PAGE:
A ballad is a type of Folk Song where a story is told, most of which, in the Anglo-American tradition, end in tragedy. Most of the early American ballads have origins from British or Celtic traditions that originated from songs written on Broadsides. Most ballads were actual events from history.
Types Of BalladsEdit
- Disaster Ballads- Ballads that tell of some terrible disaster, usually a Train Wreck or the sinking of The Titanic.
- Happy Ballads- Stories with happy endings, very few of these existed in the Anglo-American tradition because the common folk couldn't relate to them.
- Hardship Ballads- Stories of hard times, usually those experienced by the agrarians of America.
- Outlaw Ballads- Stories of criminals, usually from the Western regions of the U.S., or presidential assassins.
- Supernatural Ballads- Stories of strange happenings usually involving Demons, Ghosts, and other supernatural beings.
- Tragic Love Ballads- Stories of tragic romances, usually ending with the death of one or more of the lovers.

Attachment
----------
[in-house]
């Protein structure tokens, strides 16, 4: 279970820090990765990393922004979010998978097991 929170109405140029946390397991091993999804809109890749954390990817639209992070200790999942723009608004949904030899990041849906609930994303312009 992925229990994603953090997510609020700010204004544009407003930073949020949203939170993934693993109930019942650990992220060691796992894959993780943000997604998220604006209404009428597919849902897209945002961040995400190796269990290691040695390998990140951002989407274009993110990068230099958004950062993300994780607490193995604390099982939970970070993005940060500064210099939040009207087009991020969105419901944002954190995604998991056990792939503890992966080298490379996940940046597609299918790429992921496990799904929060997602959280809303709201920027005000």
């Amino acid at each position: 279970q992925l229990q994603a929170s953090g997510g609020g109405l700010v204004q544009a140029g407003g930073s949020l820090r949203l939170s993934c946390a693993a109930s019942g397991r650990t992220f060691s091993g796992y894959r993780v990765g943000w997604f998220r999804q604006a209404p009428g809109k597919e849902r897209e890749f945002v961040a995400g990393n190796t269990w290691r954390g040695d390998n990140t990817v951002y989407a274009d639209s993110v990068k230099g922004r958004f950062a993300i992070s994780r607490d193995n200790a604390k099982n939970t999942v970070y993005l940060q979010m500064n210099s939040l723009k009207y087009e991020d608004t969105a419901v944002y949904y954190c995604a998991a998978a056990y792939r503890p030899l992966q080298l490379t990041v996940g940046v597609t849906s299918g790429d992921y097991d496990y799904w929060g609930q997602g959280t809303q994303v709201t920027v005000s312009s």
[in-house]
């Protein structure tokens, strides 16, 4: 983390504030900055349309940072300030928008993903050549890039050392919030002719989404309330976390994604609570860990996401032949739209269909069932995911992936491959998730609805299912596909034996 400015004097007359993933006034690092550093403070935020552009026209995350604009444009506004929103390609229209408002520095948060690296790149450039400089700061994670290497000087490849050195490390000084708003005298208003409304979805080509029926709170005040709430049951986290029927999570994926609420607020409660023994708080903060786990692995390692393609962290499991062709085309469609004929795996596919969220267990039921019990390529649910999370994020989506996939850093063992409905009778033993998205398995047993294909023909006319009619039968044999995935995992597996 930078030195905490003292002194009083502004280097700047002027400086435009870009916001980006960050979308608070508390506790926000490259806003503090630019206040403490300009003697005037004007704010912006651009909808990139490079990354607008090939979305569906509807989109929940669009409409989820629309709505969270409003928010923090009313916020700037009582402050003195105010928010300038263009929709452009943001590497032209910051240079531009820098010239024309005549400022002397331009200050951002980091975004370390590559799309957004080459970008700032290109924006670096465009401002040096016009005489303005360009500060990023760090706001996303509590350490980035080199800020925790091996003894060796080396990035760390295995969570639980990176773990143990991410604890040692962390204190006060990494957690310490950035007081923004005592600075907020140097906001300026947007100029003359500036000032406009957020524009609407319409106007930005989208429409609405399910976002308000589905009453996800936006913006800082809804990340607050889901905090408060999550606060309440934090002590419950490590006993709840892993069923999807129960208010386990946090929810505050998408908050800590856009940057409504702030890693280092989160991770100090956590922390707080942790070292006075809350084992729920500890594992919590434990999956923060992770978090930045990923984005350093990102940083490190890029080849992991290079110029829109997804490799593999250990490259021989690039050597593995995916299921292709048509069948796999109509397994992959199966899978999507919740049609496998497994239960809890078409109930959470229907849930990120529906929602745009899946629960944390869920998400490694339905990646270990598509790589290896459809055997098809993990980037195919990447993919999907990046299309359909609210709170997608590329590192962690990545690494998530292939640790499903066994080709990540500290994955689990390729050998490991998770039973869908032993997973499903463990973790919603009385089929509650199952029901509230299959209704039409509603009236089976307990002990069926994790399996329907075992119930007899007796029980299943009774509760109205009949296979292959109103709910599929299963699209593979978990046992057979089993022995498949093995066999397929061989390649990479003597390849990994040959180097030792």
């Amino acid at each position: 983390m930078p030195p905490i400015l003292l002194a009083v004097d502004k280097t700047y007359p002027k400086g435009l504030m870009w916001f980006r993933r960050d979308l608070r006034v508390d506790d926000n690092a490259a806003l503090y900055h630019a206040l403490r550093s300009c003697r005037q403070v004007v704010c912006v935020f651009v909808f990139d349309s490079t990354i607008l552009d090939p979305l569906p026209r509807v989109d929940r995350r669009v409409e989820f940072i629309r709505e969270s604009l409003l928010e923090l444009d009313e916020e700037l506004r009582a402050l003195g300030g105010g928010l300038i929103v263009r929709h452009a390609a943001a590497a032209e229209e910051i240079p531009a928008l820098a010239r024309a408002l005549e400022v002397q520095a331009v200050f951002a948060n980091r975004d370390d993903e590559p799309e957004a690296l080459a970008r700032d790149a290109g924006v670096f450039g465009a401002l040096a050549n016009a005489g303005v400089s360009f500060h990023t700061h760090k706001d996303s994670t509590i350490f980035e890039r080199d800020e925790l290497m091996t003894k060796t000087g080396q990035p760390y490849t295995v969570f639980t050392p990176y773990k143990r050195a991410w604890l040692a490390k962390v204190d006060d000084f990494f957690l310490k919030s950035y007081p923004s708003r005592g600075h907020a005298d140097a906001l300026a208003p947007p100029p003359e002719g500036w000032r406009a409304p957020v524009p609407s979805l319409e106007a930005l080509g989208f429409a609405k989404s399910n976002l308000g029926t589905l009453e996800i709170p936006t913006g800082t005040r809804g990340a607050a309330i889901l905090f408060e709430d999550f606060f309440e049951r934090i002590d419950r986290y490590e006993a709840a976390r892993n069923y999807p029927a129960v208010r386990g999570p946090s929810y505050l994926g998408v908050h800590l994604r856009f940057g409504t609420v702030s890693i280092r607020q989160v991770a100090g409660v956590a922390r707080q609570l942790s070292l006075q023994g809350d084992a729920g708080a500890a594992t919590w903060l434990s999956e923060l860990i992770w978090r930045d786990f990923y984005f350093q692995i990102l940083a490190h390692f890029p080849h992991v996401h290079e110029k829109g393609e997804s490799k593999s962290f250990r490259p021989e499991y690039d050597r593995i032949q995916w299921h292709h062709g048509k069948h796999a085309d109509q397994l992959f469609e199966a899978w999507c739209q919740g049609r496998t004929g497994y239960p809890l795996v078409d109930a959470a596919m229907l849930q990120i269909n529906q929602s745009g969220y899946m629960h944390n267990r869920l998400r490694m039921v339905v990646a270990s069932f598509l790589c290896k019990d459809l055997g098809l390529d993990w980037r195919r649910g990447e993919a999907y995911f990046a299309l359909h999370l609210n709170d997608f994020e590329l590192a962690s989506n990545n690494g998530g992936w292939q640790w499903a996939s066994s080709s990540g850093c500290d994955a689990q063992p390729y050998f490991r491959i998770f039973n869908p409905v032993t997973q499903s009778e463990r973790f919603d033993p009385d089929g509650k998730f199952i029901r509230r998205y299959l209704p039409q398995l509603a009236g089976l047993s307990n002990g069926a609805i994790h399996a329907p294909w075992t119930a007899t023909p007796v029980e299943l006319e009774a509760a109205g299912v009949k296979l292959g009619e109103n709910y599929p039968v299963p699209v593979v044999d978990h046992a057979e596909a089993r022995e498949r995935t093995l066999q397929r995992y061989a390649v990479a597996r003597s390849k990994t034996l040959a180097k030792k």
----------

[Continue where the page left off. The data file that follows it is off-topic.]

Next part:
- The Anthology Of American Folk Music
- Francis James Child
- English And Scottish Popular Ballads
- List Of Common Ballads
- List Of Ballad Collections
- List Of Child Ballads
- Sixteenth Century Ballads resource
- English Broadside Ballads from the Bodleian Library
- English Broadside Ballad Archive from The University Of California in Santa Barbra
- a small selection of Scottish ballads
- another small selection of Scottish ballads
- A small selection of English ballads
- a selection 19th century English ballads from the University Of Minnesota at the Twin Cities
- an archive of Irish ballads
- traditional ballad index
- 17th century broadside ballad index (older version)
- same as above, more recent version
- Represented Poetry Online, poems by anonymous authors
- Cantaria index of ballads
- small index of American "Bawdy Ballads"
- a selection of African-American ballads
- a selection of Irish ballads